Have HVAC Questions? Ask an HVAC Expert for Answers
Welcome to Just Answer, my name is ***** ***** I will do my best to help you with your issue. First I’ll need some more info so I have a more complete picture of you situation.
A 13 error is a limit circuit open error. What do you mean when you say you "sealed the intake pipes"? also is the filter dirty? what do you do to restart the unit?
Ok just wanted to e sure you weren't blocking any vents in the house because that could cause the heat exchanger to over heat which would give this error. A dirty filter can also cause this error. Is the unit still not working right? did you try turning the power off to it then back on a minute or so later?
It's possible that covering that vent could cause the unit to overheat. I'm not clear on how it could be losing air to the outside but you might try uncovering it and then cycle the power off then back on like I mentioned before. Beyond that you can try resetting the rollout switch(es) (see attached pic for typical). They are located just outside the burner chamber. Turn off the power then press the small button between the 2 leads to reset it. If it clicks you have reset it and the unit will fire up when you turn the power back on with any luck. If it doesn't click it wasn't tripped.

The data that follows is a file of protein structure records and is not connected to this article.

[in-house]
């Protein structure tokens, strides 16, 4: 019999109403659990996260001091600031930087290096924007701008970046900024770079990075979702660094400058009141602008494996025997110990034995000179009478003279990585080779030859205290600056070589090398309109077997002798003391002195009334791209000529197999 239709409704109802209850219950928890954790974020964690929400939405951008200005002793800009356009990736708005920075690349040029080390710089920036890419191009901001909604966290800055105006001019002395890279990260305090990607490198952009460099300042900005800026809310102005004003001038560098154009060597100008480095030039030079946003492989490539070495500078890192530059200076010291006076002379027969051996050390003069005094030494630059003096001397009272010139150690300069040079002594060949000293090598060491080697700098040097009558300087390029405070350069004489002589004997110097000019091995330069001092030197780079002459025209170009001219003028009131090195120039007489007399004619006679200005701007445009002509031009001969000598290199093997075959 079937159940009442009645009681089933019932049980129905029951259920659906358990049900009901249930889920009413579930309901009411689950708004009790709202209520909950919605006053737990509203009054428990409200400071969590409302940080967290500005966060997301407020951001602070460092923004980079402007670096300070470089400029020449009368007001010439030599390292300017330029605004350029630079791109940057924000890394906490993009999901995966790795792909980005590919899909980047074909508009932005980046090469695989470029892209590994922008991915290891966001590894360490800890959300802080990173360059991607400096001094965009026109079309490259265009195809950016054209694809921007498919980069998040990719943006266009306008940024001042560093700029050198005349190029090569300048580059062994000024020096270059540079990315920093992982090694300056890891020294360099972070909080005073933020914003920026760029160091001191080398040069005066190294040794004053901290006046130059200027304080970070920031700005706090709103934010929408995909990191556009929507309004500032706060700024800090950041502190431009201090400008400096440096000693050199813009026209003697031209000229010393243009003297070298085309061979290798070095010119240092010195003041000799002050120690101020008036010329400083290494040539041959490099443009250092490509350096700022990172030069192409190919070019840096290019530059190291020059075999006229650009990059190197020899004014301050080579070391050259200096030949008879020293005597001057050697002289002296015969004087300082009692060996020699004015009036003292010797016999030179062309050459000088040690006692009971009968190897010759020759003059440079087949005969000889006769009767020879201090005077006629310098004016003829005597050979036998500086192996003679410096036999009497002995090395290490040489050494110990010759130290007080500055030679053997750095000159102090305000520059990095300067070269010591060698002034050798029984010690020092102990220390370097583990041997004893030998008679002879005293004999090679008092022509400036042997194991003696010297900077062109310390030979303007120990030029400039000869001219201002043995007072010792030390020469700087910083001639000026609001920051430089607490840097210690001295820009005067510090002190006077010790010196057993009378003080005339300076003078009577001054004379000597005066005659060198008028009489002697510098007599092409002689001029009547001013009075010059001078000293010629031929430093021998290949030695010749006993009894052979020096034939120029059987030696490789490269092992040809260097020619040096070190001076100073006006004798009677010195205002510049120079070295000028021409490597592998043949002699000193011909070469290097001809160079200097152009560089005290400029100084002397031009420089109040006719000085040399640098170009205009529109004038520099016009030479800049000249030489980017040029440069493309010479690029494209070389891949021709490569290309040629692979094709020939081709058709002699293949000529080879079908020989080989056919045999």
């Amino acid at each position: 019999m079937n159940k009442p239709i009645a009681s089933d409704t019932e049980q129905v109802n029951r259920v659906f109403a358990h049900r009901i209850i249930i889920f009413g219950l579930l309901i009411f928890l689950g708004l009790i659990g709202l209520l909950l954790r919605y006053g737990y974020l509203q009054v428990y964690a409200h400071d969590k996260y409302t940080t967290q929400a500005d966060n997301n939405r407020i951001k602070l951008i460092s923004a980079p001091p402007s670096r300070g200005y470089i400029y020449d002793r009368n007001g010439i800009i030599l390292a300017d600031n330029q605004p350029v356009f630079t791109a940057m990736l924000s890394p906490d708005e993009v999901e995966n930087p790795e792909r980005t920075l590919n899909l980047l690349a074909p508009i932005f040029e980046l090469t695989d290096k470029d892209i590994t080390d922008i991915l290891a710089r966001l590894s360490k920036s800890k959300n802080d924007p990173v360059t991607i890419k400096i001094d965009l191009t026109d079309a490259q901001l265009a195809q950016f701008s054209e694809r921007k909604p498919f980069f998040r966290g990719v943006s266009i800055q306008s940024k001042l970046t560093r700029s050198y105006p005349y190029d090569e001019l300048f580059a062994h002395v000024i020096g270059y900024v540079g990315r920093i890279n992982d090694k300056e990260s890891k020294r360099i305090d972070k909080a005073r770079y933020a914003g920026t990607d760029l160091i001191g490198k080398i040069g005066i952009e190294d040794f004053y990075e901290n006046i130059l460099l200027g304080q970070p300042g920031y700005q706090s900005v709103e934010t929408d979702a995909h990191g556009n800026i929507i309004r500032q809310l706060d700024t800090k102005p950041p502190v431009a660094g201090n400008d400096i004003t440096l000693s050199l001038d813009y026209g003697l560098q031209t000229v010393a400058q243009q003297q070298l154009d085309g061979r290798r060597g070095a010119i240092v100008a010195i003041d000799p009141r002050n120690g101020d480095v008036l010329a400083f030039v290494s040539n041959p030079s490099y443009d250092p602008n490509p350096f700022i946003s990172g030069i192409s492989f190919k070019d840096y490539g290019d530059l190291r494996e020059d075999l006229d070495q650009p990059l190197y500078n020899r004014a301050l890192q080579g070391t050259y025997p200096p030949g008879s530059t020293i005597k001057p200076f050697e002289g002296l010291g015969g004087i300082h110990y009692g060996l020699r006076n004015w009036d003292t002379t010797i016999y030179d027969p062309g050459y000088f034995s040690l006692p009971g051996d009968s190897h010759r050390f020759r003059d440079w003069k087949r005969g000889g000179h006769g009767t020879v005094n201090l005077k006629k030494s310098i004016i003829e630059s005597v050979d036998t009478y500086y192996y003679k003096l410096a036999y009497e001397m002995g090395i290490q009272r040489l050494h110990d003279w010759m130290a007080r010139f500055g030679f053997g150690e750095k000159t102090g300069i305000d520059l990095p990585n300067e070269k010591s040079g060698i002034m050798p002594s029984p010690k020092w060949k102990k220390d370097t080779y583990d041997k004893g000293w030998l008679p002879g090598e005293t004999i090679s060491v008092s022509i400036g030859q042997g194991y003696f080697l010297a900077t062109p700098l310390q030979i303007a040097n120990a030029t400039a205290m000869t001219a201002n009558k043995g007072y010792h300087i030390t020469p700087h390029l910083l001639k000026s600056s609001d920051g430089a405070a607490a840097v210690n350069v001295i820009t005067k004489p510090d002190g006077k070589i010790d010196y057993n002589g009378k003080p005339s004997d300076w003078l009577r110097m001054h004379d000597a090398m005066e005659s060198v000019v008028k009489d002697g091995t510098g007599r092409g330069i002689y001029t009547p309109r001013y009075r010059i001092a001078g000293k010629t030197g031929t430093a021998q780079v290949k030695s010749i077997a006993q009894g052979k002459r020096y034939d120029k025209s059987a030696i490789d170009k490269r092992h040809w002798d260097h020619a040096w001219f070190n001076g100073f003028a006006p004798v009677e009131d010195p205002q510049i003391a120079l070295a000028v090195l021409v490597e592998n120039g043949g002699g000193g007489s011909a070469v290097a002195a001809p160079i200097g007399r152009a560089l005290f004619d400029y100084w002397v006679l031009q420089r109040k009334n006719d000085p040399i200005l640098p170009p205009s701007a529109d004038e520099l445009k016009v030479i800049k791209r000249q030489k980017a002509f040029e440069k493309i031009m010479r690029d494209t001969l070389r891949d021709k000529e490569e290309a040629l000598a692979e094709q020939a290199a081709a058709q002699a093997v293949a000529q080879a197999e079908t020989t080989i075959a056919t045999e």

Check to be sure there isn't more than one by tracing the leads connected to the switch.
First digit = short flashes second digit = long flashes. A 31 error is entirely different. It's a draft pressure (switch) error. The question is do you have a bad switch or a weak fan or a blocked exhaust vent. You can check the vent for blockages and also the vac tubing connected to the switch. Be sure the tubing is not kinked, deteriorated or doesn't have water in it. You can also poke a paper clip into the port where the tubing connects but not into the switch connection. If all that checks out. Turn the power off to the unit wait a couple minutes then turn it back on. After the fan starts remove one of the leads from the pressure switch and connect it to the other lead. If the sequence continues then you may have a faulty pressure switch or possibly a weak fan. The next thing we would do is put a manometer on the exhaust to check the actual draft pressure but you aren't likely to have a manometer and they are expensive. Replacing the switch is one other option since it's less money than a manometer (or a new draft fan) and it is a likely culprit.